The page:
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Thread: Standards of Effective Communication

  1. #1 Standards of Effective Communication 
    Forum Professor marcusclayman's Avatar
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    Mar 2009
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    People need to support their claims.

    Effective communication in writing is simple

    Make your point
    Support your point

    When arguing it is the same

    Make a claim in a new thread
    Support your claim with examples

    those in agreement with your claim and/or supportive examples, can elucidate and/or provide further supportive examples

    those in disagreement with either your claim and/or your support can refute them and provide counter examples



    Discussion tend to descend into the realm of making claims, without support.

    And so often do people, who's arguments are presented with counterexamples, claim their point was misunderstood. It is clear to most with any experience in writing, that to support your claim, not only provides evidence, but also clarifies what your point is. So providing support for your argument will prevent misunderstandings, inspire others to support their claims(overall starting a chain reaction of intelligent conversations, and thus intelligent thinking) and offers the best chances for resolving debates between the most number of people.

    I'm asking moderators to be more proactive in mentioning when someone is not supporting their points. I don't know if it's apropriate for ordinary members to do so, but I think it would be best if we did not have to, because it is so easily turned into an argument itself, "You are not supporting your claim, so your claim is wrong by default"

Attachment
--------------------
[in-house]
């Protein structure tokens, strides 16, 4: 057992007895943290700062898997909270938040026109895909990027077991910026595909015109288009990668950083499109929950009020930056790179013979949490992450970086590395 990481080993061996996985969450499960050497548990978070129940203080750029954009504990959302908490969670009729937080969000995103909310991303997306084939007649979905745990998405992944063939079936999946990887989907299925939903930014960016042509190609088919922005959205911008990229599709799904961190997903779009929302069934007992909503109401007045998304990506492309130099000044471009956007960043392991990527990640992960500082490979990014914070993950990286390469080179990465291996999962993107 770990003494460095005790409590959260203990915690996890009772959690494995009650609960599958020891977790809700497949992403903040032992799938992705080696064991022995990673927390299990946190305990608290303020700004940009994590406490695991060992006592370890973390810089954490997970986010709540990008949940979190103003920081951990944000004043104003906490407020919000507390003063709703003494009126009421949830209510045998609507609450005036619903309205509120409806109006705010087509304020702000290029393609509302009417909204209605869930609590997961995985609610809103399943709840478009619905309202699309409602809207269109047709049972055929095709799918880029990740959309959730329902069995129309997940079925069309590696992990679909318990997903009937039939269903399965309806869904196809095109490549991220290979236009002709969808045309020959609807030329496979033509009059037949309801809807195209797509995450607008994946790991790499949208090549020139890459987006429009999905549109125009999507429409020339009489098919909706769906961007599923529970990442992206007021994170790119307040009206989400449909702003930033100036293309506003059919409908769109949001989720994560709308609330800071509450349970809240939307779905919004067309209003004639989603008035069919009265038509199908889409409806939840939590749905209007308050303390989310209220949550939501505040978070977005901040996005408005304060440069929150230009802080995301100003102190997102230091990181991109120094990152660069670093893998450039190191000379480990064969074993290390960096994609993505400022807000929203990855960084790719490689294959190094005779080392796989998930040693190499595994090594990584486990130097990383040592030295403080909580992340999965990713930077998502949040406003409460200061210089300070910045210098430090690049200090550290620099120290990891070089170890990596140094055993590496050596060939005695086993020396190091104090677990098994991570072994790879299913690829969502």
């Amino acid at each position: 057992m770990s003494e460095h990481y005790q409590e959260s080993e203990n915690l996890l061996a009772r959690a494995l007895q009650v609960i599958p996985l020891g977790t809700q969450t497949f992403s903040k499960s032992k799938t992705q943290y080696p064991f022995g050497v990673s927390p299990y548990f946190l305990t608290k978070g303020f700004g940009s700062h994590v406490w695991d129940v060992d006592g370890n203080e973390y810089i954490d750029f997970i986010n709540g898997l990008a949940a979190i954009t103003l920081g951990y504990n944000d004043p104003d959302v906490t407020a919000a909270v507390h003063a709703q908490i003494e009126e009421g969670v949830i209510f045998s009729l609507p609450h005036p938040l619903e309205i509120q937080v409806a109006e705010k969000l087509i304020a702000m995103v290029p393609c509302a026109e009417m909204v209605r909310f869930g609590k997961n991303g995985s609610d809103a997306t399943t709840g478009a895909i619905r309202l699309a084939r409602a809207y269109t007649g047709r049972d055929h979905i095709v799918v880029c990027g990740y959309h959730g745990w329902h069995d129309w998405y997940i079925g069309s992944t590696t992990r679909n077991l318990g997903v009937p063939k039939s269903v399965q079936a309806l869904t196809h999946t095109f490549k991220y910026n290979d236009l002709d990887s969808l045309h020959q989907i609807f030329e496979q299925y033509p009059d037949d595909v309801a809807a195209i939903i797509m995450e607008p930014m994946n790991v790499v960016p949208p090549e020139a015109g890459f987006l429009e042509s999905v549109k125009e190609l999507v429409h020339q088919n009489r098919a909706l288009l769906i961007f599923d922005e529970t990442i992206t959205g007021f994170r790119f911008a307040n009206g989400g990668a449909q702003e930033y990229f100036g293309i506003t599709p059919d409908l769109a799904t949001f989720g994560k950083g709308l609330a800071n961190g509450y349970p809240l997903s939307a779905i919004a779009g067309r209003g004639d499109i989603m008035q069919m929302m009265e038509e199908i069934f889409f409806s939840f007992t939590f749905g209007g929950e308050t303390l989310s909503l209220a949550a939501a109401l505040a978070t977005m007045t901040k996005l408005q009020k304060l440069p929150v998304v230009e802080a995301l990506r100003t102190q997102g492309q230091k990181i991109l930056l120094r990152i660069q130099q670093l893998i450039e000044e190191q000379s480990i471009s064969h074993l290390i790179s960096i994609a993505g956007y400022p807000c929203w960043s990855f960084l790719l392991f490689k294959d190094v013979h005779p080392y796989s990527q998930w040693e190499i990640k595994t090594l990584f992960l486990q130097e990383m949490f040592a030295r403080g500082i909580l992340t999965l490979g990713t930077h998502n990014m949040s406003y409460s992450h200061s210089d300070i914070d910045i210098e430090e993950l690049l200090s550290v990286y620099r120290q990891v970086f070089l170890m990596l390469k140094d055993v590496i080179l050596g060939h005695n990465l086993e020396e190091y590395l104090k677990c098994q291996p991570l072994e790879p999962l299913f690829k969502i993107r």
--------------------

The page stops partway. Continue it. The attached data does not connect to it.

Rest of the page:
I know I am guilty of hypocrisy in this, I both have made claims without due support, and have pointed out the lack of support in people's arguments, both things I will do my best to take a stance against from this point on, and I ask that other members do the same. This seems to me to be the best solution to some problems, ONLY if moderators are more aggressive with pointing out when someone is lacking support for their claims.

    I think it should be a public note, in the post itself: asking for revision to include more support. It being public will show everyone, not just the poster, what the standards of discussion are.


    Dick, be Frank.

    Ambiguity Kills.
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